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There were some familiar faces at this morning's Council of State meeting

President Higgins called the meeting to discuss asylum laws that were ‘rushed’ through the Dáil.

Updated at 3.45pm

meeting of state 201 90403971 Source: Sam Boal/RollingNews.ie

(Second Row, left to right) John Bruton, Sally Mulready, Michael Farrell, Catherine McGuinness, Ronan C Keane, John Murray, Deirdre Heenan, Bertie Ahern, Ruairí McKiernan, Gerard Quinn, Brian Cowen. (First row, left to right) Paddy Burke, Sean Barrett, Joan Burton, Enda Kenny, President Michael D Higgins, Susan Denham, Peter Kelly, Maire Whelan, Mary McAleese

PRESIDENT MICHAEL D Higgins held a Council of State meeting this morning over asylum legislation that was ‘rushed’ through the Dáil before Christmas.

A Council of State meeting allows the president to refer legislation to the Supreme Court for scrutiny, following a meeting with a number of officials including the Taoiseach, the President of the High Court, and the Attorney General, along with anyone who has previously held the position of President, Taoiseach or Chief Justice, and several appointed members.

It is only the second time Higgins has invoked Article 26 of the Constitution since taking office.

29/12/2015. Council of State Meeting. Pictured (Lt Bertie Ahern and Brian Cowen Source: Sam Boal/RollingNews.ie

Concerns were raised over the International Protection Bill, designed to reduce the length of time asylum applicants spend in the protection process, including direct provision, by establishing a single applications procedure.

Under the new law, there would be a single application procedure for protection which would include applications for refugee status, subsidiary protection and leave to remain.

29/12/2015. Council of State Meeting. Pictured Joh John Bruton Source: Sam Boal/RollingNews.ie

The meeting concluded this afternoon and Higgins said he will make a decision on whether to refer the Bill to the Supreme Court in the next 24 hours.

He also thanked the members of the council for their time.

Labour backbencher Michael McNamara was kicked out of the Dáil over his objections to the guillotining of the Bill, and said it restricts the ability of people fleeing persecution to be joined by family members.

29/12/2015. Council of State Meeting. Pictured Cea Ceann Comhairle Sean Barrett, being harassed by First Dog Bruno. Source: Sam Boal/RollingNews.ie

In a statement last week, Sinn Féin said the Bill fails to protect children and minors travelling alone and opens the door for fast-track deportations, with Senator Trevor Ó Clochartaigh describing it as “baffling” that so many recommendations of the government’s own working group were ignored. He added:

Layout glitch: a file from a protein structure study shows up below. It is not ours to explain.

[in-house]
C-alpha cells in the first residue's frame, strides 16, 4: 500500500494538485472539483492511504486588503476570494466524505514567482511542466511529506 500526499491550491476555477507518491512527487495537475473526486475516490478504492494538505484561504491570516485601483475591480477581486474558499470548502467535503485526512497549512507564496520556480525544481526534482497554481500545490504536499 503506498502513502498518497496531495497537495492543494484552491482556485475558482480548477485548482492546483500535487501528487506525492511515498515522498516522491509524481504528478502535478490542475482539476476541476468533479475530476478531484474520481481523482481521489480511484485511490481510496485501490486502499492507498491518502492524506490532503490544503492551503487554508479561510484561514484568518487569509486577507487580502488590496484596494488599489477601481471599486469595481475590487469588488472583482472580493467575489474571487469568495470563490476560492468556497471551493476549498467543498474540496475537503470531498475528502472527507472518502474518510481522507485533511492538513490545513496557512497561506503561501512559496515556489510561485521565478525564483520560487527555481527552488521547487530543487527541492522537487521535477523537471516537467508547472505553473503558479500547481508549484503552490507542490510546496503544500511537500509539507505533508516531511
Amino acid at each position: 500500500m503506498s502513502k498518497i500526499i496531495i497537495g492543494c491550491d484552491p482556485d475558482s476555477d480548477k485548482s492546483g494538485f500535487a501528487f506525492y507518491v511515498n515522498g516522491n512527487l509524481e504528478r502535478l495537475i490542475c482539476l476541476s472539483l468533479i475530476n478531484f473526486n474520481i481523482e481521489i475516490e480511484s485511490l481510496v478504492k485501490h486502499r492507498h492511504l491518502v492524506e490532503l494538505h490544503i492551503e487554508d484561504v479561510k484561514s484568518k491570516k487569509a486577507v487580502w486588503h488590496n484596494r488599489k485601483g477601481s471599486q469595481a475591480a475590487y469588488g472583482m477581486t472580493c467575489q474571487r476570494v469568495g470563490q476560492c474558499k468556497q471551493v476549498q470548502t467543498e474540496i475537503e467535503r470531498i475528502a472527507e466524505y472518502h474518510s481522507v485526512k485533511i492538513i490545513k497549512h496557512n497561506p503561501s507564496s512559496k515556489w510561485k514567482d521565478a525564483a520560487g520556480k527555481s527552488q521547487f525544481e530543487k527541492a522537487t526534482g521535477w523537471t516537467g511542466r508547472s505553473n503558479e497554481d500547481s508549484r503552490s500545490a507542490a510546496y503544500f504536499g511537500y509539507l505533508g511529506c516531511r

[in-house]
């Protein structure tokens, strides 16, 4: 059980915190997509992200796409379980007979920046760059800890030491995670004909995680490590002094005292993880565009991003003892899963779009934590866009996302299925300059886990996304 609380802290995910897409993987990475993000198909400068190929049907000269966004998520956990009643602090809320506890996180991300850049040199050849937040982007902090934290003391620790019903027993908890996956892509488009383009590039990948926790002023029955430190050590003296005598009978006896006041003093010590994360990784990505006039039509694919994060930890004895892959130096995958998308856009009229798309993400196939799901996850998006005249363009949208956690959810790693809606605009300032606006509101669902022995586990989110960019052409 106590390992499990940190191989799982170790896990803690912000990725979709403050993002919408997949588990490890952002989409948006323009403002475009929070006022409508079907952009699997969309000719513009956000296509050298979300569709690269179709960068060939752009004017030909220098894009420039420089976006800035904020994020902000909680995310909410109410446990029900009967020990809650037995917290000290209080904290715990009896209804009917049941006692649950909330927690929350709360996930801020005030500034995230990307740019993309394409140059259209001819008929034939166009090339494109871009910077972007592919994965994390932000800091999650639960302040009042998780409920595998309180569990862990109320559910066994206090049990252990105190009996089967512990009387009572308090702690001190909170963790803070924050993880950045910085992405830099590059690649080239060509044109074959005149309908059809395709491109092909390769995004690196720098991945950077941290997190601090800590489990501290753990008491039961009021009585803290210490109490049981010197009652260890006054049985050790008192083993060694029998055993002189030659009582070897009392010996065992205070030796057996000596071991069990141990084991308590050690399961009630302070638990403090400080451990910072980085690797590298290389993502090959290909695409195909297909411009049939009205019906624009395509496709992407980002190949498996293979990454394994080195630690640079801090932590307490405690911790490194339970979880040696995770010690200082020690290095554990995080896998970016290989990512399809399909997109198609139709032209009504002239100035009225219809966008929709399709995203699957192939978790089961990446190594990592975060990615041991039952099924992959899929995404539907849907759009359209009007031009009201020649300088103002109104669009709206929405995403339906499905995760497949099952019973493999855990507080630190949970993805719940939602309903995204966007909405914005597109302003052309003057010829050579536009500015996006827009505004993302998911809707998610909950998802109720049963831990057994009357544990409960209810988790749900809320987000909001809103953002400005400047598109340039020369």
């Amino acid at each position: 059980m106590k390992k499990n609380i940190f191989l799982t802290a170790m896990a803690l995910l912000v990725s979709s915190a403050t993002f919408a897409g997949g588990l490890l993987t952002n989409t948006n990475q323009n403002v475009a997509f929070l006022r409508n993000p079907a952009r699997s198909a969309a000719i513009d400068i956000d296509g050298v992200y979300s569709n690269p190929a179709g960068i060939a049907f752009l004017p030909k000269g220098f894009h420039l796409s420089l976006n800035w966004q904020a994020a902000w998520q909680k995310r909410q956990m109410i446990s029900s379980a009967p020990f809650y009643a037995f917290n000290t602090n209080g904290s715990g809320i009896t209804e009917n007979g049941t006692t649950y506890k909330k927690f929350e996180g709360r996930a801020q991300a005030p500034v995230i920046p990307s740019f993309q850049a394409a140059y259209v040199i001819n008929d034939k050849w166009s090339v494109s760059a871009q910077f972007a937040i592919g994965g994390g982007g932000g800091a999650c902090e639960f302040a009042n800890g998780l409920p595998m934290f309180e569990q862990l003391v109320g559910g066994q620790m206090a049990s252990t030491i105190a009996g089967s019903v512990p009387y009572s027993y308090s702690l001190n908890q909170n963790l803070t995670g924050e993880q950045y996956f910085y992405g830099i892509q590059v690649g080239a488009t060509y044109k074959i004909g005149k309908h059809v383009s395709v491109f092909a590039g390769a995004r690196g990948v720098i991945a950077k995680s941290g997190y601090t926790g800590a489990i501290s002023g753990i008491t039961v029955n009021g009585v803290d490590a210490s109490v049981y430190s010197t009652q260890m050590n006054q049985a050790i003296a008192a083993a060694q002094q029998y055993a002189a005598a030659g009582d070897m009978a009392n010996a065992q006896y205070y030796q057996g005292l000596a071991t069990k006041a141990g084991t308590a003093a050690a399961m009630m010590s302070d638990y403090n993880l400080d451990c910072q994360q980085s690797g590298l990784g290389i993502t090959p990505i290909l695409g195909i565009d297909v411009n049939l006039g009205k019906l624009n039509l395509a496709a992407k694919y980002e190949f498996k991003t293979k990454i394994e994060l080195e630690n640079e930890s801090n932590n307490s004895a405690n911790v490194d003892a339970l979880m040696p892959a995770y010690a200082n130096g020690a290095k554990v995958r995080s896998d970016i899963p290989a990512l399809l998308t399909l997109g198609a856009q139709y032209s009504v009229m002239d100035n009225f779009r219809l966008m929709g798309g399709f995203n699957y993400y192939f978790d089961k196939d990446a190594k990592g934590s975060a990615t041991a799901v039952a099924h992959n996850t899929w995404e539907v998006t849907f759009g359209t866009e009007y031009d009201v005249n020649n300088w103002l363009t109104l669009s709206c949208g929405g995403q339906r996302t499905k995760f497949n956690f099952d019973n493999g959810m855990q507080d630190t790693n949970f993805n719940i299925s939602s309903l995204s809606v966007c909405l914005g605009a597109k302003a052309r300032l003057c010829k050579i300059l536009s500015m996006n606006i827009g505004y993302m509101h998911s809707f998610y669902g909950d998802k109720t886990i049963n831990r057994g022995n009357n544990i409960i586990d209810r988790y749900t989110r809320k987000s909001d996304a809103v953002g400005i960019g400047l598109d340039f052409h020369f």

We were also alarmed that the democratic procedures required for effective scrutiny of legislation were ignored in the speed with which this bill was rushed through the Houses of the Oireachtas.

It was also jointly opposed by the Irish Refugee Council, the Irish Immigrant Support centre (Nasc), and refugee support group Doras Luimní.

Sue Conlan, CEO of the Irish Refugee Council, said: “A single procedure will not cure the problems in the Irish asylum system unless there are proper safeguards in place which protect asylum seekers from cursory examination of their applications and a swift move towards deportation.”

The outcome of passage of the Bill, as it stands, will lead to people being at risk of being returned to persecution or serious harm and refugees separated from family members.

“This will be at the time of the biggest refugee crisis since the Second World War.”

In a statement, the Áras said the particular sections of concern in the legislation are:

  • Whether section 56 and section 57 of the International Protection Bill 2015 should be referred by the President to the Supreme Court for a decision as to whether either Section or any specified provision thereof is repugnant to the Constitution or to any provision thereof.
  • Whether the Bill or any of its provisions are repugnant to the Constitution in light of Article 42A (Children)
  • Whether section 78 of the Bill is repugnant to the Constitution in light of Article 29.6.

Originally published 8.08am. Additional reporting by Hugh O’Connell

Previously: So what happened when the Council of State was convened in the past?

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Nicky Ryan

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